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Achieve Cyber Resilience in Six Steps

A new report produced by IBM and the Ponemon Institute demonstrates the impact of a constantly changing cyber security landscape, with a single data breach costing a business more than $4 million. With an average detection and containment time of 287 days, businesses are beginning to pivot toward a new approach called cyber resilience.

Cyber resilience acknowledges the above pressures, as well as an increased identification delay due to the pandemic causing many companies to move to remote work. The above detection and containment number is a full seven days longer than prior to 2020. And in organizations where remote work represents more than 50% of the staff, an average of 316 days was required for breach identification and containment.

Some industries are hit harder than others, with healthcare, financial services, and pharmaceuticals bearing some of the highest costs for a breach.

But business leaders should not throw their hands up and abandon their cyber security policies in an acceptance of the futility of pursuing a secure environment. Instead, it’s time to shift to cyber resilience. These six steps will get you started:

  1. Adopt a zero-trust security approach. Rather than an approach that assumes devices and users are safe until an anomaly is detected, zero trust assumes that no device or user is trustworthy. It puts limits in place so that users and devices are able to access resources only in certain contexts. Zero trust uses passwords, multi factor authentication, and other measures to ensure access is limited. You can also employ encryption to protect data in transit and as it is being accessed by cloud solutions for complete zero-trust effectiveness.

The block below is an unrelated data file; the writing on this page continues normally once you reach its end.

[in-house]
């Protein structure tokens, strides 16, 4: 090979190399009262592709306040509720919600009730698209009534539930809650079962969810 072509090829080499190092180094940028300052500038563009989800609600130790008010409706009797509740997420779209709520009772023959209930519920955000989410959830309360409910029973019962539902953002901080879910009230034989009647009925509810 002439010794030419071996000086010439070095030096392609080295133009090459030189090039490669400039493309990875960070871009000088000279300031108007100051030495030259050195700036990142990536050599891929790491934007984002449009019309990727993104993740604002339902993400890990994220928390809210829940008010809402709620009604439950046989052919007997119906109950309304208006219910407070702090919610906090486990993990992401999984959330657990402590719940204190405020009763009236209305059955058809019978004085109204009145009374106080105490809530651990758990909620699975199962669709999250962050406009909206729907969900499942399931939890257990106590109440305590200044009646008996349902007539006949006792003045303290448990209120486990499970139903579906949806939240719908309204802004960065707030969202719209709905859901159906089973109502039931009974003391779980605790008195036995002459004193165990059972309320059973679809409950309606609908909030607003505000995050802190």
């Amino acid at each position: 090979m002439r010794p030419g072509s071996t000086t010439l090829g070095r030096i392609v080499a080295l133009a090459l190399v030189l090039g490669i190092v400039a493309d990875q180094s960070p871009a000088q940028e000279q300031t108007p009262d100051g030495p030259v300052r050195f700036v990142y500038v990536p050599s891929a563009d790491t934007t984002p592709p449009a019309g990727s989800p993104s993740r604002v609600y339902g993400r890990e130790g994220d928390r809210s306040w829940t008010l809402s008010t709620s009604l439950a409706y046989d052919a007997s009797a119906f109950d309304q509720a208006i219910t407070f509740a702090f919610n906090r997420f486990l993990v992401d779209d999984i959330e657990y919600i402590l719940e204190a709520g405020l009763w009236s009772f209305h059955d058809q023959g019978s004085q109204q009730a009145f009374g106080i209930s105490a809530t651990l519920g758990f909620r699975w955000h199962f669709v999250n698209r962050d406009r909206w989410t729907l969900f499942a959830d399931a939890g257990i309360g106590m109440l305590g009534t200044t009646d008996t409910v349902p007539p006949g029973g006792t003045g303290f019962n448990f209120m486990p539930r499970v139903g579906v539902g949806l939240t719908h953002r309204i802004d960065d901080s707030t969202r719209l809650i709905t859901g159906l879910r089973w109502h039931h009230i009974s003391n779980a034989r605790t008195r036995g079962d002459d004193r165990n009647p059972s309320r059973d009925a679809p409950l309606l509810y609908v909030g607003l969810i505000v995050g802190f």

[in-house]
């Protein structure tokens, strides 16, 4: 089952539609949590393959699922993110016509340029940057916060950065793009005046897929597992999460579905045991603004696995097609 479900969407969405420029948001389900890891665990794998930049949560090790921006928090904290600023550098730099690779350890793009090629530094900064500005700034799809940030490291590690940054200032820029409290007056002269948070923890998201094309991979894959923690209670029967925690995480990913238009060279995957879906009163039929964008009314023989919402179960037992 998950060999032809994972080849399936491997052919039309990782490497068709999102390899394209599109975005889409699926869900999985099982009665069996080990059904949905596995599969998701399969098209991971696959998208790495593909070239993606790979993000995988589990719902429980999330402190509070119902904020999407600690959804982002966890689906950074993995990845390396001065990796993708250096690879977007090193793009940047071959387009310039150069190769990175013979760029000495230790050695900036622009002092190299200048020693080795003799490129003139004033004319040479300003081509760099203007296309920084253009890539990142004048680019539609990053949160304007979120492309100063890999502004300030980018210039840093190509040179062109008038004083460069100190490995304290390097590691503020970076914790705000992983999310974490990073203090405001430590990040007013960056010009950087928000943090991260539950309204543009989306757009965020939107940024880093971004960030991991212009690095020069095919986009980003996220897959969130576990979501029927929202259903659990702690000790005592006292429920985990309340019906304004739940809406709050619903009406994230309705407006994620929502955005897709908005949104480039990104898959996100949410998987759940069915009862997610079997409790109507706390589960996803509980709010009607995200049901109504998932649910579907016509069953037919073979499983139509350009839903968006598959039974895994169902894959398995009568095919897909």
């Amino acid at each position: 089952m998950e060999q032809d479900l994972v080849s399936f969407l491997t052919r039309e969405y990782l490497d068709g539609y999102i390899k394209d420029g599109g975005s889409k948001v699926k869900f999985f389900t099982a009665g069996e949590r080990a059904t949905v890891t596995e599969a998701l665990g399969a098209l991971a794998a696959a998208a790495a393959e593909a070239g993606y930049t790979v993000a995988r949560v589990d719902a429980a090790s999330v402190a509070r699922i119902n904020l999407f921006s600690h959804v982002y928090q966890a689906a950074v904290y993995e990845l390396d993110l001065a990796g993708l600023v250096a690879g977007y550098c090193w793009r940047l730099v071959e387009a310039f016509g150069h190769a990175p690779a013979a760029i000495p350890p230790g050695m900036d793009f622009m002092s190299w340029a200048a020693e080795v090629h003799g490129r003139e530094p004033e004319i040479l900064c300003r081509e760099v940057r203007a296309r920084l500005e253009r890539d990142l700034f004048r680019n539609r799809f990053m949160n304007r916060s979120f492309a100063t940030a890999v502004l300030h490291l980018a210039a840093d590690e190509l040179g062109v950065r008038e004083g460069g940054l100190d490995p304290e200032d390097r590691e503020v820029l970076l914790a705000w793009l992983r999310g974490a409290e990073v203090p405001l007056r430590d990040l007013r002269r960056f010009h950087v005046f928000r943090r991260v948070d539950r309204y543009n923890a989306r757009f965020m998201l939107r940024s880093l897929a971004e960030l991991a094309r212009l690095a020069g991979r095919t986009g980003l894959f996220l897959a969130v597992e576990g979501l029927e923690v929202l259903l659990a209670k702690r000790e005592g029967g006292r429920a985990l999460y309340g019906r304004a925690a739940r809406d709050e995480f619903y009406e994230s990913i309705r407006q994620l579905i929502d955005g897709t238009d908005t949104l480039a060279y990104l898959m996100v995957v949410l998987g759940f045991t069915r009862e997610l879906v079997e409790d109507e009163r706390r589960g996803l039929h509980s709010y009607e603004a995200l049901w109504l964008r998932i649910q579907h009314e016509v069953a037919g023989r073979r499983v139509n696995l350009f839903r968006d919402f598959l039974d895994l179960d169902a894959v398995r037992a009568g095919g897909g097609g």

2. Invest in security orchestration, automation, and response (SOAR) tools that assist with accelerating incident response through automation and process standardization, as well as integrating seamlessly with your business’s existing security tools.
  3. Adopt technology for monitoring endpoints, including those utilized by remote employees. This gives your security team deeper visibility into activities and any anomalies that occur across mobile devices, company-owned laptops, desktops, and internet of things (IoT) devices. Better visibility allows you to identify and isolate a threat, containing potential damage before it impacts the rest of the environment.
  4. Compare your internal cyber resilience policies with requirements for governance and risk management. Developing an internal framework for audits to assess risk across your company and your success level at compliance with governance can help you improve your ability to detect a breach.
  5. Test. The suggestions listed above will be most effective when they have been regularly and vigorously tested in high-stress settings that mimic the environment of a data breach.
  6. Minimize complexity. If you invest in open security architectures, it will be easier for disparate systems to share data and for your security team to detect any issues across a hybrid or multi-cloud environment. It may be beneficial to work with a managed security services provider to reduce complexity through monitoring and integrated services.

Employee training is also of utmost importance in establishing cyber resilience. The report identified compromised credentials as the most common access point for a breach. Training employees on the cost of a breach and the role they can play in protecting the business can help reduce the chances of an intrusion.

If your business is considering taking a cyber resilience approach, contact us at ITBroker.com. We can help you establish best practices as well as leverage the technology you need to protect your assets.